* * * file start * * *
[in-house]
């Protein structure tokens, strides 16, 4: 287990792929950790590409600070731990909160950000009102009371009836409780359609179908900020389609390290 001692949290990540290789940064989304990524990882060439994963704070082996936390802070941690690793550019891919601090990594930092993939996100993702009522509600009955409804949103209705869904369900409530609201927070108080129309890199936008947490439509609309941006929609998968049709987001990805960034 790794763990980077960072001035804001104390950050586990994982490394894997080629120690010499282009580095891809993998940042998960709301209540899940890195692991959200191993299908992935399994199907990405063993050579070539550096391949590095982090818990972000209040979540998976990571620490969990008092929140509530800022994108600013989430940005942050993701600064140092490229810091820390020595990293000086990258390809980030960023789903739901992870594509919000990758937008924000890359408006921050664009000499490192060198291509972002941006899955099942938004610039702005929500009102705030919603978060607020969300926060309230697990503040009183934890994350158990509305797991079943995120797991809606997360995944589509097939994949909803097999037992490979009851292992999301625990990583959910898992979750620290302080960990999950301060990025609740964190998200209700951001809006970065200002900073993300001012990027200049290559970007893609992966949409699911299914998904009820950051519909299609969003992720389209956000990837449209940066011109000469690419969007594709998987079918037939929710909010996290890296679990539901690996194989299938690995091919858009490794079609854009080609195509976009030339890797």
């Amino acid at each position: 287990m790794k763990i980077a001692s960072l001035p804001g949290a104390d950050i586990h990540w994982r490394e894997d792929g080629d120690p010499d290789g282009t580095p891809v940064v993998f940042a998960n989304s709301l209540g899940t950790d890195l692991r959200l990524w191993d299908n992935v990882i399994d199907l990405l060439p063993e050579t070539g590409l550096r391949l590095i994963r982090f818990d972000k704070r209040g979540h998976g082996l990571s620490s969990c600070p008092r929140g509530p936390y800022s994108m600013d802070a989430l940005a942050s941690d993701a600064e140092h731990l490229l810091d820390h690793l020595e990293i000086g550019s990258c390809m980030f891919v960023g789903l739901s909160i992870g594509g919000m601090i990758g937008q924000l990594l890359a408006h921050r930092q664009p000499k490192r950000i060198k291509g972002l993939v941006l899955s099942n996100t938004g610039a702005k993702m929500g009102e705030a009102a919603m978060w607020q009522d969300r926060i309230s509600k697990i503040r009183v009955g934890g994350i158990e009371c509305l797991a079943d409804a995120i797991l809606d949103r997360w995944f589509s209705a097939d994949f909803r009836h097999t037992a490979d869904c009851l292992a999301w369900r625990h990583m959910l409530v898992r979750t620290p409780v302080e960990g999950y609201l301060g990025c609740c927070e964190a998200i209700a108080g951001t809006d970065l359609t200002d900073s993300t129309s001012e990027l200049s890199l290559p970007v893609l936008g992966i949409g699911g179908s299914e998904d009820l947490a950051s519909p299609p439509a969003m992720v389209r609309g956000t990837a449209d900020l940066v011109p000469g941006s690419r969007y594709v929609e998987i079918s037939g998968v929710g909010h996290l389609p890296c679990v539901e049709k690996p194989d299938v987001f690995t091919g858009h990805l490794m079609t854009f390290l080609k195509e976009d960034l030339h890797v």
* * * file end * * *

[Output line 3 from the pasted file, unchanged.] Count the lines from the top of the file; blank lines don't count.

């Amino acid at each position: 287990m790794k763990i980077a001692s960072l001035p804001g949290a104390d950050i586990h990540w994982r490394e894997d792929g080629d120690p010499d290789g282009t580095p891809v940064v993998f940042a998960n989304s709301l209540g899940t950790d890195l692991r959200l990524w191993d299908n992935v990882i399994d199907l990405l060439p063993e050579t070539g590409l550096r391949l590095i994963r982090f818990d972000k704070r209040g979540h998976g082996l990571s620490s969990c600070p008092r929140g509530p936390y800022s994108m600013d802070a989430l940005a942050s941690d993701a600064e140092h731990l490229l810091d820390h690793l020595e990293i000086g550019s990258c390809m980030f891919v960023g789903l739901s909160i992870g594509g919000m601090i990758g937008q924000l990594l890359a408006h921050r930092q664009p000499k490192r950000i060198k291509g972002l993939v941006l899955s099942n996100t938004g610039a702005k993702m929500g009102e705030a009102a919603m978060w607020q009522d969300r926060i309230s509600k697990i503040r009183v009955g934890g994350i158990e009371c509305l797991a079943d409804a995120i797991l809606d949103r997360w995944f589509s209705a097939d994949f909803r009836h097999t037992a490979d869904c009851l292992a999301w369900r625990h990583m959910l409530v898992r979750t620290p409780v302080e960990g999950y609201l301060g990025c609740c927070e964190a998200i209700a108080g951001t809006d970065l359609t200002d900073s993300t129309s001012e990027l200049s890199l290559p970007v893609l936008g992966i949409g699911g179908s299914e998904d009820l947490a950051s519909p299609p439509a969003m992720v389209r609309g956000t990837a449209d900020l940066v011109p000469g941006s690419r969007y594709v929609e998987i079918s037939g998968v929710g909010h996290l389609p890296c679990v539901e049709k690996p194989d299938v987001f690995t091919g858009h990805l490794m079609t854009f390290l080609k195509e976009d960034l030339h890797v």